The EU seeks to protect its technological and economic interests from China

The European Union is announcing measures this Wednesday to better coordinate the defense of its technologies and critical infrastructure to prevent China from falling into the hands of its geopolitical rival.

Russia's war against Ukraine has hit Europe hard, as its industry relies on cheap Russian gas, and the EU has sought alternative energy sources.

Now, twenty-seven want to avoid dependence on China, which dominates the production of green technology and basic raw materials.

“The change in EU-China relations is a driving force to take into account the issue of economic security, which is new for the EU,” said Mathieu Duchadel, director of international studies at the Institut Montaigne think tank.

The package to be announced today is part of a policy to de-escalate the relationship, rather than disengage from China, promoted by European Commission President Ursula van der Leyen.

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A draft of the plan, accessed by AFP, makes urgent reference to “risks to the EU's economic security” but affirms that it remains “a very attractive place for business and investment”.

“Geopolitical tensions and the pace of technological change call for more coordinated action at the EU level,” the draft says.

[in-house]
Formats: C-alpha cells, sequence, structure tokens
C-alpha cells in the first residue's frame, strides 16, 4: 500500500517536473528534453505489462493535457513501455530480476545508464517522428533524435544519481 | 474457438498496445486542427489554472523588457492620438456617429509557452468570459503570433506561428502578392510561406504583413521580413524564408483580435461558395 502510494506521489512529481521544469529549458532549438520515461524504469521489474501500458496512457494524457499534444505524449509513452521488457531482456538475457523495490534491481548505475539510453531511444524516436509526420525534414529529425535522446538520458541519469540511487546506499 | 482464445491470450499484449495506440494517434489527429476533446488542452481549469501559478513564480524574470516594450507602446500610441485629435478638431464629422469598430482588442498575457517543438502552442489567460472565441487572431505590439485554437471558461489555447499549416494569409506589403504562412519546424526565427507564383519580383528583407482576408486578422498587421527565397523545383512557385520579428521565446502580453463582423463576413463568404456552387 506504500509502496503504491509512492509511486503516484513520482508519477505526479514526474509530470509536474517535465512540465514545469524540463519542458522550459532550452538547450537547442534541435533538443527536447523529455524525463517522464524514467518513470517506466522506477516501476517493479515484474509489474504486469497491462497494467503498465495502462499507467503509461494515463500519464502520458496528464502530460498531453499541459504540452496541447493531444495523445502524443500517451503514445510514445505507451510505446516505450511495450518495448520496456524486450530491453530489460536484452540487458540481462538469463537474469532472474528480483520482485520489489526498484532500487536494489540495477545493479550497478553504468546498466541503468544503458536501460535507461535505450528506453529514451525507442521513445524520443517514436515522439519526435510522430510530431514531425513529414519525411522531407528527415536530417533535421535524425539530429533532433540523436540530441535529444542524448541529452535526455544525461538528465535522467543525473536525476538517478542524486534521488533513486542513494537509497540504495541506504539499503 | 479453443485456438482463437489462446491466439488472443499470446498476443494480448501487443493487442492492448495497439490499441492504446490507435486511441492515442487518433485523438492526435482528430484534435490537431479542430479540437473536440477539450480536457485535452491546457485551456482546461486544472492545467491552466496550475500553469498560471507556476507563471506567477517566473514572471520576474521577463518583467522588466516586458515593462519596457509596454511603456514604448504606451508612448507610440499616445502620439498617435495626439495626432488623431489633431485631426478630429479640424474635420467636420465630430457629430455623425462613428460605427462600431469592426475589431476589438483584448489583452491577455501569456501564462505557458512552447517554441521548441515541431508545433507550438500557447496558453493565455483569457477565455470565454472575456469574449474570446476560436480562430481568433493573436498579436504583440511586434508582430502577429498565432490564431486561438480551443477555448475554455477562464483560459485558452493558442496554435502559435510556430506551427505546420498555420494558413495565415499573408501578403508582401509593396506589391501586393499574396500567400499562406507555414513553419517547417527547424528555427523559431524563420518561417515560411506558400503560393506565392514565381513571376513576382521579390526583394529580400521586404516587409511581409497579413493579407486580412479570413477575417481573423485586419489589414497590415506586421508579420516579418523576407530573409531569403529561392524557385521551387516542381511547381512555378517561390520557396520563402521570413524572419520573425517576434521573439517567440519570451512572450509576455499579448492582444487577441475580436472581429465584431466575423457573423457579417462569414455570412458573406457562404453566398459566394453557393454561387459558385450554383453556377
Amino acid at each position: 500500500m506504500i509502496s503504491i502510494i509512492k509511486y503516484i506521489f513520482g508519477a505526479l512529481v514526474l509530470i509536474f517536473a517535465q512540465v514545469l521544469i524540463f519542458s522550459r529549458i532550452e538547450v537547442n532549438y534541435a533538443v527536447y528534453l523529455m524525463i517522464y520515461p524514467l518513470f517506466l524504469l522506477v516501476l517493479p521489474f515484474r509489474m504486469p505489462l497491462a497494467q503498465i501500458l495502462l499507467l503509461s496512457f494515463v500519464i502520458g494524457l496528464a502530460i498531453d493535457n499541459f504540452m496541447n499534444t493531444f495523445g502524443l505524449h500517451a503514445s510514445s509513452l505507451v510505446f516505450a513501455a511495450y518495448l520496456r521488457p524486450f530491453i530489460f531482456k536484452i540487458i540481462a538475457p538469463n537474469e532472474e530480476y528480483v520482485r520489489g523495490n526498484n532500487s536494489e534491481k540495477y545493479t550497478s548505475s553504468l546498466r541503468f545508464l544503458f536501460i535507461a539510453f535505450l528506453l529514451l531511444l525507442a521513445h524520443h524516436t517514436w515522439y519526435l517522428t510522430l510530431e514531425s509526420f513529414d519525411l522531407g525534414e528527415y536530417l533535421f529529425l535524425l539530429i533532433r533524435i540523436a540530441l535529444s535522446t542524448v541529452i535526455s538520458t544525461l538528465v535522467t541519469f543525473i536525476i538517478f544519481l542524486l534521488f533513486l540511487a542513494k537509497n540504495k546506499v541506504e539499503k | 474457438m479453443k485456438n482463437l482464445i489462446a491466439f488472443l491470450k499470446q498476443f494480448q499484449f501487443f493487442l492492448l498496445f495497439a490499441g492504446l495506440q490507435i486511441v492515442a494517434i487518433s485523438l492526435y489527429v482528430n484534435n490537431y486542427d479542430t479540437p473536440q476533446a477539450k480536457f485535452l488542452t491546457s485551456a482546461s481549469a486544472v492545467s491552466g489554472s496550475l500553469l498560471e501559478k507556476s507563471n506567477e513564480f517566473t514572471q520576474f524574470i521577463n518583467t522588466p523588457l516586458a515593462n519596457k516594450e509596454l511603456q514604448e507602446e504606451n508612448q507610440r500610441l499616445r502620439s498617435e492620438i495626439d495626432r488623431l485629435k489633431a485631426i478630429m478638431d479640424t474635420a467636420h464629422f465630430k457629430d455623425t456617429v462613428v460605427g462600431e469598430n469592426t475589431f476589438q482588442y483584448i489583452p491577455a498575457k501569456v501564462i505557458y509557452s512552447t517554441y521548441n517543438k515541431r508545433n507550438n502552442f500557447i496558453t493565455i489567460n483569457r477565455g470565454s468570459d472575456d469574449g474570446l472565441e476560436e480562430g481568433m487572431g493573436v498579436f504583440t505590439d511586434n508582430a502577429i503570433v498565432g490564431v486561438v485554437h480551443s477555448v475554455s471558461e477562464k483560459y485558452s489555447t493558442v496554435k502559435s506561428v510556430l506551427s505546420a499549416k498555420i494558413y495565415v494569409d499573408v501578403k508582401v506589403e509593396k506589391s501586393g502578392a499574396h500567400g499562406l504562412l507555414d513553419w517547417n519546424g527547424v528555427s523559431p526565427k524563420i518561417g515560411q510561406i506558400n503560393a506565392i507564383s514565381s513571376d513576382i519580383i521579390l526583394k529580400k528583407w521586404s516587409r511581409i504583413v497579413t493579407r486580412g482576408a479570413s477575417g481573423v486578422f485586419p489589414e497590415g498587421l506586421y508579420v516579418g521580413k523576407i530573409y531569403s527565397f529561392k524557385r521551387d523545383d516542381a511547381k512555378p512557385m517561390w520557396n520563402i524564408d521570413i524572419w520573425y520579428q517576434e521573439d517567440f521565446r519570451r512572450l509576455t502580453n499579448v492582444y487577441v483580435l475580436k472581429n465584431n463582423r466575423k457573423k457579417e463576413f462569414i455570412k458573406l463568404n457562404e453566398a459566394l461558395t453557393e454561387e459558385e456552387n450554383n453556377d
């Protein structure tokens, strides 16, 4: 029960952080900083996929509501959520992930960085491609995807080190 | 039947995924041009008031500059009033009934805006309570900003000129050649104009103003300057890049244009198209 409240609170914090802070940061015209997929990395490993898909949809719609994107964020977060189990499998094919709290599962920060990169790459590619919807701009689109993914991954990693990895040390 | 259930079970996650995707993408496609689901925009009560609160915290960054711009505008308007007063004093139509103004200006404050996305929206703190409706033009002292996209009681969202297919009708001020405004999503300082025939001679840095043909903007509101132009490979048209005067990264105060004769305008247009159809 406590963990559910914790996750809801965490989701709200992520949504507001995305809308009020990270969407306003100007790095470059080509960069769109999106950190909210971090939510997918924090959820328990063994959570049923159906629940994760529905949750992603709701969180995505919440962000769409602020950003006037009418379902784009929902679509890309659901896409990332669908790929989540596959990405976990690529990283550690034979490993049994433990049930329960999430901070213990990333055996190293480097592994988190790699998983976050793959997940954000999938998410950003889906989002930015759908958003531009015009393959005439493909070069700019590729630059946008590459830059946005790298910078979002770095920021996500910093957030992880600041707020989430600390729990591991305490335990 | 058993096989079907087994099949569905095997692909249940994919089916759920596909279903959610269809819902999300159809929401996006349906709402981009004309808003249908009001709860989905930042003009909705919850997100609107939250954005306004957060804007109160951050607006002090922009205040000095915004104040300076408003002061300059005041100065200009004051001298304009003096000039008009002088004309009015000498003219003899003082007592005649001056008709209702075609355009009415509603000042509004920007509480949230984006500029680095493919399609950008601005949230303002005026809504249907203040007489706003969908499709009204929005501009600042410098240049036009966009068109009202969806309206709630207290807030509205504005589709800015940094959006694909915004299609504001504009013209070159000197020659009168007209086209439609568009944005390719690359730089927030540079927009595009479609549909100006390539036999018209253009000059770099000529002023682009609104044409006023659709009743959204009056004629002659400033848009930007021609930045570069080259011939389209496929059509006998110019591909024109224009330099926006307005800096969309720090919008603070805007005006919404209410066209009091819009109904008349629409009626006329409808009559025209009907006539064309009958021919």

The plan includes five initiatives that include stricter rules on restricting foreign direct investment (FDI).

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It also focuses on better coordination of export controls, ways to develop research and dual-use (civil and military) technologies, and measures to strengthen research protection.

In October, the EU published a list of four critical technologies (advanced semiconductors, artificial intelligence, quantum computing and biotechnology) that present the most sensitive and immediate risks related to security and technology leakage.

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A working document consulted by AFP notes that “a significant part of investments in the EU are directed towards member states, which do not always have control mechanisms, and this creates vulnerability.”

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Niclas Poitiers, a researcher at the Bruegel think tank, pointed to a dispute between Lithuania and China in 2021-2022 over Taiwan.

“The big problem we have now is that each member state does what it wants in foreign policy, and coordinating these things is a big challenge,” he said.

However, not all EU countries support the Commission's efforts.

“The idea of ​​decoupling, de-risking and isolating the Eastern and Western economies is something we certainly do not support,” Hungarian Trade and Foreign Minister Peter Szijardo said on Tuesday.

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